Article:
Image: View of Albert Gallatin Statue US Flag US Treasury Department Washington DC. Statue by James Fraser, 1947.
On November 14th, the Office of Foreign Assets Control (OFAC) at the US Department of Treasury released a new Compliance Communique titled “Guidance for the Provision of Humanitarian Assistance to the Palestinian People.” It did not include any new sanctions or licenses, but offered updated guidance on options for humanitarian assistance in Gaza.
The US Department of the Treasury remains steadfast in its commitment to block Hamas from accessing funds following its terrorist attacks against Israel, while also ensuring that legitimate humanitarian aid reaches the Palestinian people in Gaza. Organizations like Hamas often exploit seemingly legitimate charities to gather funds illicitly, deceiving donors who have goodwill intentions.
Donors who wish to support the Palestinian people are advised to contribute to reputable and trusted organizations.
OFAC does not operate any comprehensive sanctions in Gaza or the Palestinian Territories. Therefore, transactions—including grantmaking—are allowed in the region as long as they do not involve any blocked entities. However, the presence of sanctioned persons in positions of power, for example Hamas in Gaza, creates significant difficulties. On this front, the recent OFAC guidance offers some clarity: there are certain exceptions for humanitarian aid, though transactions intended to benefit sanctioned persons are not authorized. But sanctions do not block incidental benefits, which OFAC defines as transactions “for the purpose of effecting the payment of taxes, fees, or import duties, or the purchase or receipt of permits, licenses, or public utility services,” if they are necessary for humanitarian aid.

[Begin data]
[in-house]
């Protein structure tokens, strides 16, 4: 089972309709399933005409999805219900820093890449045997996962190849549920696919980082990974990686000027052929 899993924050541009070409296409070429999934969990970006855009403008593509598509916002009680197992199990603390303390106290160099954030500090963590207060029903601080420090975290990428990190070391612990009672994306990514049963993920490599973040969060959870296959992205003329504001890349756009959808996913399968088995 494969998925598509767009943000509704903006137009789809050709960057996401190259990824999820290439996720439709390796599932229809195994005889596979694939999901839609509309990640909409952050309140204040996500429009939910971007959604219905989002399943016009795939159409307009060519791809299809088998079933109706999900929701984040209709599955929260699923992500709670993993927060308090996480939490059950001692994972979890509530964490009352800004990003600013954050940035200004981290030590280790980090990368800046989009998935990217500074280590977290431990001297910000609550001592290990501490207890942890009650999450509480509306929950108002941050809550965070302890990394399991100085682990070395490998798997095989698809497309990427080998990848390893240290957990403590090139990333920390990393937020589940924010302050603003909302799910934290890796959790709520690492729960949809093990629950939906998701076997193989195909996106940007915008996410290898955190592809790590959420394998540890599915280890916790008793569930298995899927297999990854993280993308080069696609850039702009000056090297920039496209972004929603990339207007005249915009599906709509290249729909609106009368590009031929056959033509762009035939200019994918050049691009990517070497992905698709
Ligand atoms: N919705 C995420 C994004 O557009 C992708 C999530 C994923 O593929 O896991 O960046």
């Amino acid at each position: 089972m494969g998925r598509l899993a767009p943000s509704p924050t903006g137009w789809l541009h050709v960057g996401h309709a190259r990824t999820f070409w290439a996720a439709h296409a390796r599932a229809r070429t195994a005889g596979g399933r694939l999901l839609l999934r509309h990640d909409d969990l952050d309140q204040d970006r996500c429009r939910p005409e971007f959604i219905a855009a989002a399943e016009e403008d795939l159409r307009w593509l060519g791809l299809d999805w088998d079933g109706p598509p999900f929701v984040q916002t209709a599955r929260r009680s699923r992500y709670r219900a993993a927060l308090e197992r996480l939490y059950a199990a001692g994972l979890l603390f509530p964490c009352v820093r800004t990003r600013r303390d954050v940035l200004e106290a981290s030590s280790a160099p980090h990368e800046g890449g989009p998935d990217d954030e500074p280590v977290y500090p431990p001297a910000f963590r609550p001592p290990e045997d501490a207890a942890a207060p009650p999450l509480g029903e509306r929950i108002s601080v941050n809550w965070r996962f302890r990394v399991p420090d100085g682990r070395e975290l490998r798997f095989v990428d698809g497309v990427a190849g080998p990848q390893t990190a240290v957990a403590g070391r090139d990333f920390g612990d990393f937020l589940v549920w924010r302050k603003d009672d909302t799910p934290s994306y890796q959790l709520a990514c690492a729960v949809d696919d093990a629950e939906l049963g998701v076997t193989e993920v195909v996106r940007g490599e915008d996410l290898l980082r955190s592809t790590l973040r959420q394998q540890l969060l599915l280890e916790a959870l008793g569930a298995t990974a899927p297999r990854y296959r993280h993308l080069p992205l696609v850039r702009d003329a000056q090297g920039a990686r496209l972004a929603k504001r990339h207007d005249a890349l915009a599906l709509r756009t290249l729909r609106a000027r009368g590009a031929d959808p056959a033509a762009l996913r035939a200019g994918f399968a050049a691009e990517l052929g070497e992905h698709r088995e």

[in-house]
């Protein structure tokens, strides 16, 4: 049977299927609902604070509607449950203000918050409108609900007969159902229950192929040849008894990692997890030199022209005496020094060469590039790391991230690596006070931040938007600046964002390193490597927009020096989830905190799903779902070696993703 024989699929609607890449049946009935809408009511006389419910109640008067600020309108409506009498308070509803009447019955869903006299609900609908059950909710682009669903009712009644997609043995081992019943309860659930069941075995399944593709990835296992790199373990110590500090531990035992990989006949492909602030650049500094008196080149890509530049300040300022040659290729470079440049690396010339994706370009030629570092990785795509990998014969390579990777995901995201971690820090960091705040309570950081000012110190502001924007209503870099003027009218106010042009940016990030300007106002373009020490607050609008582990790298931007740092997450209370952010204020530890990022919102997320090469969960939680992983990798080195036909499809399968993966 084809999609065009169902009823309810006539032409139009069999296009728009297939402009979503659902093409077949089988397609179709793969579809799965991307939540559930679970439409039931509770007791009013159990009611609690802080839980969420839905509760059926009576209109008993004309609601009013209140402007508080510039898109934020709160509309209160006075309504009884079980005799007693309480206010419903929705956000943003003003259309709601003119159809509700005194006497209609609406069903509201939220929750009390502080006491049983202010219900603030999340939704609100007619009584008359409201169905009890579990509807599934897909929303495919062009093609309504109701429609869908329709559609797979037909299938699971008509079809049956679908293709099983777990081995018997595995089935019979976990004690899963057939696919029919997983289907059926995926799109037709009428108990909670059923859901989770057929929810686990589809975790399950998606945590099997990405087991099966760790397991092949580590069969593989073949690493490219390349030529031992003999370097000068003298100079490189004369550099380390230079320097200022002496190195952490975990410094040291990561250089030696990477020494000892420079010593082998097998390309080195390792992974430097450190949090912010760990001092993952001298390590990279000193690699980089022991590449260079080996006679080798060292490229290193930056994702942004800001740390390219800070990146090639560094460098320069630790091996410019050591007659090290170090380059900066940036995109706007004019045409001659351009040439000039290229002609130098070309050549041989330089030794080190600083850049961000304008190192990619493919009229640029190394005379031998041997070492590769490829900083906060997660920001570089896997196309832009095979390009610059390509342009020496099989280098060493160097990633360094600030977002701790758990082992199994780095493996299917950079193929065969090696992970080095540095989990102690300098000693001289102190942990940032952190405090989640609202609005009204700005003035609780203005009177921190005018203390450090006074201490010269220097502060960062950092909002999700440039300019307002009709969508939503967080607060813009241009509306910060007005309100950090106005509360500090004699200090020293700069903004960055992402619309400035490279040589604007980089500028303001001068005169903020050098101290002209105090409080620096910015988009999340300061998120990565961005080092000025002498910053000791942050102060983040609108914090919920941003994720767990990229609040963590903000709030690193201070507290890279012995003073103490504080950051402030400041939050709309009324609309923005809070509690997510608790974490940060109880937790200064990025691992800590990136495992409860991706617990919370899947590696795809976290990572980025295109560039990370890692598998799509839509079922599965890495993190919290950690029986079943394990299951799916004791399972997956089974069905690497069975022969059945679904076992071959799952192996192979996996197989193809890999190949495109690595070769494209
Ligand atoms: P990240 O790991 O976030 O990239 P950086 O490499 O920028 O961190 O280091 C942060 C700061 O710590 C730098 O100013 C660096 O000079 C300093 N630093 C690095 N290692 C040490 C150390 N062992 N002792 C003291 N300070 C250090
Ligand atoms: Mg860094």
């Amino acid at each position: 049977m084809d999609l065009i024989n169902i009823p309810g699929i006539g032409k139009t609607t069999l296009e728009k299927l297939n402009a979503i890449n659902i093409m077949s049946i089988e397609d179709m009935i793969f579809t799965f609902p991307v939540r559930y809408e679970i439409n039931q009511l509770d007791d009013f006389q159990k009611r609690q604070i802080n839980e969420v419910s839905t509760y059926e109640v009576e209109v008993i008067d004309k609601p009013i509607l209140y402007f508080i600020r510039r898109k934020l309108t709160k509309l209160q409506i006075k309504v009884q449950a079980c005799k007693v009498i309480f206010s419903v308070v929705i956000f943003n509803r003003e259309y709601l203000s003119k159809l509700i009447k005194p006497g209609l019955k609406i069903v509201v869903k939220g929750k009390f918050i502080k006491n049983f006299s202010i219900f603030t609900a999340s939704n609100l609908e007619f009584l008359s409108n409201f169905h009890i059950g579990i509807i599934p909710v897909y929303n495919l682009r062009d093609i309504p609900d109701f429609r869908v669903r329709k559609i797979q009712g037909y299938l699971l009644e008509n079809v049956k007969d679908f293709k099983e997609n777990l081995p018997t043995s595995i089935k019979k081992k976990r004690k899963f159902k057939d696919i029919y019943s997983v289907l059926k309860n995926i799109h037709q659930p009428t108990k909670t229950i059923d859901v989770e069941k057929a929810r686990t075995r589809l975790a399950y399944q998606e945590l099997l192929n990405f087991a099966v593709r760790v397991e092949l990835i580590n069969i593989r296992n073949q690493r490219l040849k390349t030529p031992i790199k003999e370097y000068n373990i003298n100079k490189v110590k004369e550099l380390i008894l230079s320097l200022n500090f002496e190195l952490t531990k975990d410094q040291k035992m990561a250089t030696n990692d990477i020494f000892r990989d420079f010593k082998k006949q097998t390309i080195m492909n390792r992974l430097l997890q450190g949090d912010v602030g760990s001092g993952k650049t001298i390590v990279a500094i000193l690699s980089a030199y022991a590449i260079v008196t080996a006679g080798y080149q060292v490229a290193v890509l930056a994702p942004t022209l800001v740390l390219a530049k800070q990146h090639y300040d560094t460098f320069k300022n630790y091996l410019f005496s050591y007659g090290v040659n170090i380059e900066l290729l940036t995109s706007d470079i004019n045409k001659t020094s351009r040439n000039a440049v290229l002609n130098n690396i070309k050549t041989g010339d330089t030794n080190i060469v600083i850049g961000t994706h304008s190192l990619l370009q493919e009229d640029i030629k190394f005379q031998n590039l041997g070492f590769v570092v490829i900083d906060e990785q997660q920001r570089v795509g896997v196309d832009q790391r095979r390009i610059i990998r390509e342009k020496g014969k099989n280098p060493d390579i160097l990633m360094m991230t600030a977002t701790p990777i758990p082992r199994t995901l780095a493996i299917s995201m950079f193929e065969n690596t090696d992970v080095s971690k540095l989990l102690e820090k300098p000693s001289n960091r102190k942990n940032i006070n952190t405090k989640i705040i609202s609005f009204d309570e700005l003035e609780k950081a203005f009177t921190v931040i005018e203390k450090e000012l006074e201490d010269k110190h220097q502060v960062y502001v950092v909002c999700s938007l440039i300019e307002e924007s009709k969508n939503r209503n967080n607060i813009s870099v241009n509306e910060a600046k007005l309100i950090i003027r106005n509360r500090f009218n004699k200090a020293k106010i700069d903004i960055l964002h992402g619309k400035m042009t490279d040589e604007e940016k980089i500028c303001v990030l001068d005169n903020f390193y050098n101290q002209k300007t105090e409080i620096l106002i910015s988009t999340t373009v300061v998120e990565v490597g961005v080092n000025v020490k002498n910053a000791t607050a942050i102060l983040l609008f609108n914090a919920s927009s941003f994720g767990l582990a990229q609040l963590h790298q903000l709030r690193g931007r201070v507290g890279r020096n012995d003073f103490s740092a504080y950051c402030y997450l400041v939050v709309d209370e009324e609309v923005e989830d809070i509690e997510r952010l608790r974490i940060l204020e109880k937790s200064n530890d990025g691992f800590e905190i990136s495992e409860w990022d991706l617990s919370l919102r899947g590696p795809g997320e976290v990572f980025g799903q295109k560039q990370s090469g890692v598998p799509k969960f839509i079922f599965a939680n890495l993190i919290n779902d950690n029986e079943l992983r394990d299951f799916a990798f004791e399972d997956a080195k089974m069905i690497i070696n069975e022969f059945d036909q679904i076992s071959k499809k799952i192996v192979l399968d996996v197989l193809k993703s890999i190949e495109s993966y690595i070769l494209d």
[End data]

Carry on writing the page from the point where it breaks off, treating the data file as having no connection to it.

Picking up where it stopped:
This permission stems from two particular General Licenses, the texts of which are identical but which apply to different anti-terrorism regulations under the Department of Treasury’s Title 31. Sections 594.520 and 597.516 permit transactions that address basic humanitarian needs among civilians, including medicine, food and water. The statutes also permit practices like disaster and conflict relief and environmental protection. Funding these practices is permitted as long as they do not provide more than incidental benefits to blocked persons. As an example, OFAC noted that providing necessary medical aid to civilians is permitted in a “hospital staffed or occupied by Hamas.”
However, this guidance only applies to OFAC sanctions. There are other laws in place, such as material support statutes that prohibit support for terrorism. Transactions that reach Hamas—a designated terrorist actor—could potentially violate these statutes. Indeed, OFAC notes that its licenses do not absolve grantmakers of their responsibilities under other laws and regulations. While sanctions licenses provide more pathways and clarity for humanitarian assistance in Gaza, due diligence ahead of grantmaking is of high importance to ensure compliance.
Further guidance on navigating OFAC sanctions can be found in the resources below.